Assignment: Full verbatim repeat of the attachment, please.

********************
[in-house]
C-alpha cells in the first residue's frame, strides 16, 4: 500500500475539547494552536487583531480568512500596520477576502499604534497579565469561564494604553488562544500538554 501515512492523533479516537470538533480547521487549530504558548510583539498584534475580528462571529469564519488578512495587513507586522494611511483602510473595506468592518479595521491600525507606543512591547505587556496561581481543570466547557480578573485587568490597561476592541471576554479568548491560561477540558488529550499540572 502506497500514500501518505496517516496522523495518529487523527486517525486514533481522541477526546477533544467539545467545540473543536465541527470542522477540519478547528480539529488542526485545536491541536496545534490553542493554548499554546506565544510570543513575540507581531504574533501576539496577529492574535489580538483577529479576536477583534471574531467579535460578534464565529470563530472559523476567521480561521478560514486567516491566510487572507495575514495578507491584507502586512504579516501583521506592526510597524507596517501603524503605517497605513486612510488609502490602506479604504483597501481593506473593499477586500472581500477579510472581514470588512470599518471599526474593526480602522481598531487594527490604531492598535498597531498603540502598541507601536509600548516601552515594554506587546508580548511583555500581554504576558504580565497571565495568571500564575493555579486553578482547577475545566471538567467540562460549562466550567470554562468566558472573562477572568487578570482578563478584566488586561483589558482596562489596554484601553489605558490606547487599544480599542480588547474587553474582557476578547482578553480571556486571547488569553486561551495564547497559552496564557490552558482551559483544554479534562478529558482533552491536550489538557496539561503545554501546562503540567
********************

[in-house]
C-alpha cells in the first residue's frame, strides 16, 4: 500500500475539547494552536487583531480568512500596520477576502499604534497579565469561564494604553488562544500538554 501515512492523533479516537470538533480547521487549530504558548510583539498584534475580528462571529469564519488578512495587513507586522494611511483602510473595506468592518479595521491600525507606543512591547505587556496561581481543570466547557480578573485587568490597561476592541471576554479568548491560561477540558488529550499540572 502506497500514500501518505496517516496522523495518529487523527486517525486514533481522541477526546477533544467539545467545540473543536465541527470542522477540519478547528480539529488542526485545536491541536496545534490553542493554548499554546506565544510570543513575540507581531504574533501576539496577529492574535489580538483577529479576536477583534471574531467579535460578534464565529470563530472559523476567521480561521478560514486567516491566510487572507495575514495578507491584507502586512504579516501583521506592526510597524507596517501603524503605517497605513486612510488609502490602506479604504483597501481593506473593499477586500472581500477579510472581514470588512470599518471599526474593526480602522481598531487594527490604531492598535498597531498603540502598541507601536509600548516601552515594554506587546508580548511583555500581554504576558504580565497571565495568571500564575493555579486553578482547577475545566471538567467540562460549562466550567470554562468566558472573562477572568487578570482578563478584566488586561483589558482596562489596554484601553489605558490606547487599544480599542480588547474587553474582557476578547482578553480571556486571547488569553486561551495564547497559552496564557490552558482551559483544554479534562478529558482533552491536550489538557496539561503545554501546562503540567